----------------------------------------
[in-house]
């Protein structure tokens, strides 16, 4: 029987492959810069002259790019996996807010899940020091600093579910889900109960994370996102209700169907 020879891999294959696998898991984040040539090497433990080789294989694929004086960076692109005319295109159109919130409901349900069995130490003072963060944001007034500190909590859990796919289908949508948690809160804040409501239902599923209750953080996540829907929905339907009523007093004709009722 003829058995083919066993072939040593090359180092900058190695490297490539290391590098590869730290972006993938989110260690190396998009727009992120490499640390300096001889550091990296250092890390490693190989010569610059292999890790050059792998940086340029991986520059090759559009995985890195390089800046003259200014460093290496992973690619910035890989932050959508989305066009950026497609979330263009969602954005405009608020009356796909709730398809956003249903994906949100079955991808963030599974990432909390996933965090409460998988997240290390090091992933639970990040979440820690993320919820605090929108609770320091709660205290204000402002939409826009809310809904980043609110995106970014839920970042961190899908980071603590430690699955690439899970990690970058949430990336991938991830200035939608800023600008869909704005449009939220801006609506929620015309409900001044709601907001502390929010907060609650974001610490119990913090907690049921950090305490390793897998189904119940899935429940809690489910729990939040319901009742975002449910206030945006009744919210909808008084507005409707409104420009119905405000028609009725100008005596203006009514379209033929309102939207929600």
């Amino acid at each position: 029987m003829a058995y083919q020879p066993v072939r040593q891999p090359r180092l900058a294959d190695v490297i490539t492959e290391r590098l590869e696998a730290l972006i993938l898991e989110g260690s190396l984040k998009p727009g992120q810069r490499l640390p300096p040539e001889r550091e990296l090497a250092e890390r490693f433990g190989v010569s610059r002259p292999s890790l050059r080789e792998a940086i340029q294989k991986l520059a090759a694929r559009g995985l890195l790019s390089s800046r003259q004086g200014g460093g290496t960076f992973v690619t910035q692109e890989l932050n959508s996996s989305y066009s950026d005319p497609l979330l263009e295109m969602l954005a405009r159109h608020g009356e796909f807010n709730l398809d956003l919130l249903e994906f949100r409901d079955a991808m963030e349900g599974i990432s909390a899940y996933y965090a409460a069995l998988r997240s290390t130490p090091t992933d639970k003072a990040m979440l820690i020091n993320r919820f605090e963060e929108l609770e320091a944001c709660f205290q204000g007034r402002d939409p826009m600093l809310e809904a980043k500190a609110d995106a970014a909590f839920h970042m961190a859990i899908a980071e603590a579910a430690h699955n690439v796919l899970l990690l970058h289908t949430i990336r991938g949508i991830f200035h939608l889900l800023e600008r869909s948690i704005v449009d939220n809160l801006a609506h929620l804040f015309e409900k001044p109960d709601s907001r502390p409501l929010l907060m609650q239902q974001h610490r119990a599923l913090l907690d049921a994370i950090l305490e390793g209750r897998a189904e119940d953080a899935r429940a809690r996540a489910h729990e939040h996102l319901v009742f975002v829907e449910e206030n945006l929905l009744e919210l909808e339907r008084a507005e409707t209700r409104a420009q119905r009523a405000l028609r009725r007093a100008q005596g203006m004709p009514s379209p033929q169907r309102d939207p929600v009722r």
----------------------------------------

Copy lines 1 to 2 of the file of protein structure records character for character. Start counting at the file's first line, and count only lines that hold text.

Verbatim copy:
[in-house]
């Protein structure tokens, strides 16, 4: 029987492959810069002259790019996996807010899940020091600093579910889900109960994370996102209700169907 020879891999294959696998898991984040040539090497433990080789294989694929004086960076692109005319295109159109919130409901349900069995130490003072963060944001007034500190909590859990796919289908949508948690809160804040409501239902599923209750953080996540829907929905339907009523007093004709009722 003829058995083919066993072939040593090359180092900058190695490297490539290391590098590869730290972006993938989110260690190396998009727009992120490499640390300096001889550091990296250092890390490693190989010569610059292999890790050059792998940086340029991986520059090759559009995985890195390089800046003259200014460093290496992973690619910035890989932050959508989305066009950026497609979330263009969602954005405009608020009356796909709730398809956003249903994906949100079955991808963030599974990432909390996933965090409460998988997240290390090091992933639970990040979440820690993320919820605090929108609770320091709660205290204000402002939409826009809310809904980043609110995106970014839920970042961190899908980071603590430690699955690439899970990690970058949430990336991938991830200035939608800023600008869909704005449009939220801006609506929620015309409900001044709601907001502390929010907060609650974001610490119990913090907690049921950090305490390793897998189904119940899935429940809690489910729990939040319901009742975002449910206030945006009744919210909808008084507005409707409104420009119905405000028609009725100008005596203006009514379209033929309102939207929600």